I just tried it by modifying the example code of
sandkiste_lua, and I can confirm how it unwinds through the C functions on my system.
So I read this as:
- There is currently no practical problem if I don't add a
- It's believed to be guaranteed at some point to be no problem in the future, but that's no guarantee yet.
I think in practice I have no problem in my original case anyway, because no reasonable implementation of the
mmtkvdb::Storable::cmp_bytes_unchecked (which is what I invoke in my callback) would allocate or ever have to report an error.
I guess I could add to its "Safety" section a requirement that implementors must ensure that the method doesn't panic, but it's not really a practical issue I guess (both because it's not UB in practice to panic and because it's very unlikely any implementation would ever want to panic). But I'll think about that. I would like to avoid adding an extra, unnecessary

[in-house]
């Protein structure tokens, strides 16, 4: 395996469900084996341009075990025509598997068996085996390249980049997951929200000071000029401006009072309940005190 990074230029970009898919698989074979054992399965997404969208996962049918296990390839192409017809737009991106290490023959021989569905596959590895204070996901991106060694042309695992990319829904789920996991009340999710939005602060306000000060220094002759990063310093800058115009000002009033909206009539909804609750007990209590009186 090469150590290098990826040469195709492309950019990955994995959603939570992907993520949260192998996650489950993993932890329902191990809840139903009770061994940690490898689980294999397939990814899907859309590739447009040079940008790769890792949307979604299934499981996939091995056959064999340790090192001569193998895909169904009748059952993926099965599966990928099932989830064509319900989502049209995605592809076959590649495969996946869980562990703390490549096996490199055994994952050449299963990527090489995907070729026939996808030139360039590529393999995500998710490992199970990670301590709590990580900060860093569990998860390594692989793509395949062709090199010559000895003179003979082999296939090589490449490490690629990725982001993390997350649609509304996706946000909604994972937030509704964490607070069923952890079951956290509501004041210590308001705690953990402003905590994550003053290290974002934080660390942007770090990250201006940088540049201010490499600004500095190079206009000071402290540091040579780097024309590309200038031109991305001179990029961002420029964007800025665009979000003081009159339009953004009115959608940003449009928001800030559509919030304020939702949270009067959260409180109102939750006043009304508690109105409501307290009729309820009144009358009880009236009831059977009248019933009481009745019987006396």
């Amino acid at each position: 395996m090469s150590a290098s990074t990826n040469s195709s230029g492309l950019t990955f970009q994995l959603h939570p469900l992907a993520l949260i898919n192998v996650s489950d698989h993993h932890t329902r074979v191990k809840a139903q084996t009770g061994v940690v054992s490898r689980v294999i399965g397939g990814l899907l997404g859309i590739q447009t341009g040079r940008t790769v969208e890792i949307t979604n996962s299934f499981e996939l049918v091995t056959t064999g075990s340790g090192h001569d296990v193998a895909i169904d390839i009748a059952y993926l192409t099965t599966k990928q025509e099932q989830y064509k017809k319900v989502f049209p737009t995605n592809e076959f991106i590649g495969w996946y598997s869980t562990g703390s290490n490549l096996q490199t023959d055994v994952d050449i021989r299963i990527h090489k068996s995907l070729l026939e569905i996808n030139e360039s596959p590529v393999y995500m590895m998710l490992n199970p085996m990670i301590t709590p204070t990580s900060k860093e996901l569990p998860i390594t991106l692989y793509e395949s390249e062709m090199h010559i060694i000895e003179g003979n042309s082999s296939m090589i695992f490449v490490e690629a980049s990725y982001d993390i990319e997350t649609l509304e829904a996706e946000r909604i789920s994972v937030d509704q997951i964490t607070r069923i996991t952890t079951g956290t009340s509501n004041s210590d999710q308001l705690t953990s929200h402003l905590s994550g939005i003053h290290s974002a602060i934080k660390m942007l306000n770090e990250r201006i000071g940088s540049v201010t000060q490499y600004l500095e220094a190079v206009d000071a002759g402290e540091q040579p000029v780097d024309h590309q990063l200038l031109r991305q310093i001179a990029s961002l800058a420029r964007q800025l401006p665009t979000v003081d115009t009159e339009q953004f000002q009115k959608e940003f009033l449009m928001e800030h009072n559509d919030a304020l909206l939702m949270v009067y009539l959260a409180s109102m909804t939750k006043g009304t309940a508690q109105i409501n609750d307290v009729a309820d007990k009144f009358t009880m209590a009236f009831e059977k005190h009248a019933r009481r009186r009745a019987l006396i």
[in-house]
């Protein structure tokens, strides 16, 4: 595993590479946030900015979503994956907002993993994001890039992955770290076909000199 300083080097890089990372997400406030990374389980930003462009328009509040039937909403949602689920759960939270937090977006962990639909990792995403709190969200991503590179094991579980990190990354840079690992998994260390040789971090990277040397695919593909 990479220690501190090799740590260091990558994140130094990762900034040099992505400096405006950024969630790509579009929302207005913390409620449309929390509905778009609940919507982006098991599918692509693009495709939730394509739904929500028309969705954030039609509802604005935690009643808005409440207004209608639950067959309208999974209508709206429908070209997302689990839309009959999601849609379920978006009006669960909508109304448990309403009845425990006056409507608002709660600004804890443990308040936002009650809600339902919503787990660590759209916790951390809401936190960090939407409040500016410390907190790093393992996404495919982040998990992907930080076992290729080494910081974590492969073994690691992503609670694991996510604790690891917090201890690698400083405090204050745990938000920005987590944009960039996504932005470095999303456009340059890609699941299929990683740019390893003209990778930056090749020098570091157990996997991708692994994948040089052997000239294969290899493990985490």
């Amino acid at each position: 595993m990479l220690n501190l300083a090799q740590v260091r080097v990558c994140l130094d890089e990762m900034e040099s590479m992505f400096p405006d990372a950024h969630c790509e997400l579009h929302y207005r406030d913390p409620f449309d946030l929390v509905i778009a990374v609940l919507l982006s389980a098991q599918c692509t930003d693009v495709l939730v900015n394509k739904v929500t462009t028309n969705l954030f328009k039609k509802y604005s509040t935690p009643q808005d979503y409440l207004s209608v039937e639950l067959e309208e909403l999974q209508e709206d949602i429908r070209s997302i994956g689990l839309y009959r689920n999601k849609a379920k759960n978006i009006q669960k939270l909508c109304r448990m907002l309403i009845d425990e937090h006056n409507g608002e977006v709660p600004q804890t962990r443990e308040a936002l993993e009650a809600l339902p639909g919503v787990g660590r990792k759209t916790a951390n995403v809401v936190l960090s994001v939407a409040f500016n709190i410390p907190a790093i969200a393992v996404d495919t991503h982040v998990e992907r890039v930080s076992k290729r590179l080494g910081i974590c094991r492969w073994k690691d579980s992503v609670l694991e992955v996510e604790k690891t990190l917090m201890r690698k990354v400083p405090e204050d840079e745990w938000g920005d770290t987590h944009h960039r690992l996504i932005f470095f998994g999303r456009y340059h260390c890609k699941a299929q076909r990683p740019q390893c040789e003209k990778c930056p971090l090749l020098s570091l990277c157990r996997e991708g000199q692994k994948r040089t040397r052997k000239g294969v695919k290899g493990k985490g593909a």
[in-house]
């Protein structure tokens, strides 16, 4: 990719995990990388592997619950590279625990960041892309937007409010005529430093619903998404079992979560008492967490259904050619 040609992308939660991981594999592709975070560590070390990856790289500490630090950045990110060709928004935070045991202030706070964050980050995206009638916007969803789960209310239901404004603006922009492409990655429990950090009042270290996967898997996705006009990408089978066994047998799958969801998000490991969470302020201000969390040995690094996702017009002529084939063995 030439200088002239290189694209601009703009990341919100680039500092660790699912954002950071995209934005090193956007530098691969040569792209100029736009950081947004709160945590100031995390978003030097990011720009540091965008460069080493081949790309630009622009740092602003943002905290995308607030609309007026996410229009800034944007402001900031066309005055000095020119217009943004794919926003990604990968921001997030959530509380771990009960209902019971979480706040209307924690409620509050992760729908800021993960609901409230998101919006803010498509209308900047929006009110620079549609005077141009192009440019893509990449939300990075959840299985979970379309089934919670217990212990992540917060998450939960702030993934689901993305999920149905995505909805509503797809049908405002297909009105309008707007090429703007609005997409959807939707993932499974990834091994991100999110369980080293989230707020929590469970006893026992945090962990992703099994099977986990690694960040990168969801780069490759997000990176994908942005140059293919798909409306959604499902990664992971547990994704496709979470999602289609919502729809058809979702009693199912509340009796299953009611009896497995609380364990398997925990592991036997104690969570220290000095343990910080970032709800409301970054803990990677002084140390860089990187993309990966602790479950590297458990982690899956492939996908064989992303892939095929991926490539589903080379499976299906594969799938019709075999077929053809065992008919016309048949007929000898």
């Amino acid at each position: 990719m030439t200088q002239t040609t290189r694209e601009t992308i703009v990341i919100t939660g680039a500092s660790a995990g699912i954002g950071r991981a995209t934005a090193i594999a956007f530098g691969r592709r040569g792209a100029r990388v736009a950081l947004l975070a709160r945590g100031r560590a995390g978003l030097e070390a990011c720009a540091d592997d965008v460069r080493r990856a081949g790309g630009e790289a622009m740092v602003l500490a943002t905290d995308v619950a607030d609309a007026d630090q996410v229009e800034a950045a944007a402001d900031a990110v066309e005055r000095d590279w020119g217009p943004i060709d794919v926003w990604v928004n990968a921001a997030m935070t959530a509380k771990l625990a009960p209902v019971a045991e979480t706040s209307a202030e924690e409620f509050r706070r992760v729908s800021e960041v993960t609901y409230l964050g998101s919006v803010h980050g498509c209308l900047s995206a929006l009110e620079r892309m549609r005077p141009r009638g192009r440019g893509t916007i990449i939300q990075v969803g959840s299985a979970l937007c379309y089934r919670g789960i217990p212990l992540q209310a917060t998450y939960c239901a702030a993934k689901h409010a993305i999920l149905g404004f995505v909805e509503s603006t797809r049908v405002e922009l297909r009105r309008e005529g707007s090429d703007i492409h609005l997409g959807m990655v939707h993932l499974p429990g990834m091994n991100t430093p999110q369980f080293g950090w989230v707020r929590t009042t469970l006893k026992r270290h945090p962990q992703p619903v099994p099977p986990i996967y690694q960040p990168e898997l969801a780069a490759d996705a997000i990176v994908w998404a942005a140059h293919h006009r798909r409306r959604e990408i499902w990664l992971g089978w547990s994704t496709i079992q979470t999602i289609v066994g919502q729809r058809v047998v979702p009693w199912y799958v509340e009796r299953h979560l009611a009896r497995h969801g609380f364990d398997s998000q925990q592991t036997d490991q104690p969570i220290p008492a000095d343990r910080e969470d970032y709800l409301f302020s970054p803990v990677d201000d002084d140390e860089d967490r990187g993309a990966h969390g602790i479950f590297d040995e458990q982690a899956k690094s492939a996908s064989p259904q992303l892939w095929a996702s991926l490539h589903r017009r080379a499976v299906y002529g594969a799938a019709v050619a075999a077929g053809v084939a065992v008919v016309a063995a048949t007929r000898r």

catch_unwind, especially if such a "catch" is later added by Rust anyway.
The above case of
sandkiste_lua::LuaMachine::callback, however, is much more likely to panic in practice.
Thanks a lot for your feedback and advice/info.
Regarding what I wrote here:
I guess that's entirely unrelated. This is what
!UnwindSafe is for, so I don't use any values which are in a weird state because of unwinding (except in
Drop handlers, which must be prepared for such a case).
… but what happens if my drop handlers try to clean up an LMDB environment after I
longjmped through it? Maybe LMDB is not prepared to be cleaned up (e.g. using
mdb_env_close) in that case and will crash badly.
So perhaps I should tackle that issue and add proper "Safety" requirements that forbid
panickingunwinding, so I don't have that problem.
Also, if I understand it right, safe code can always ignore the fact that some value ends up in a bad way, e.g. by using
AssertUnwindSafe, so I must ensure myself that I properly "poison" such a value (or abort on panic).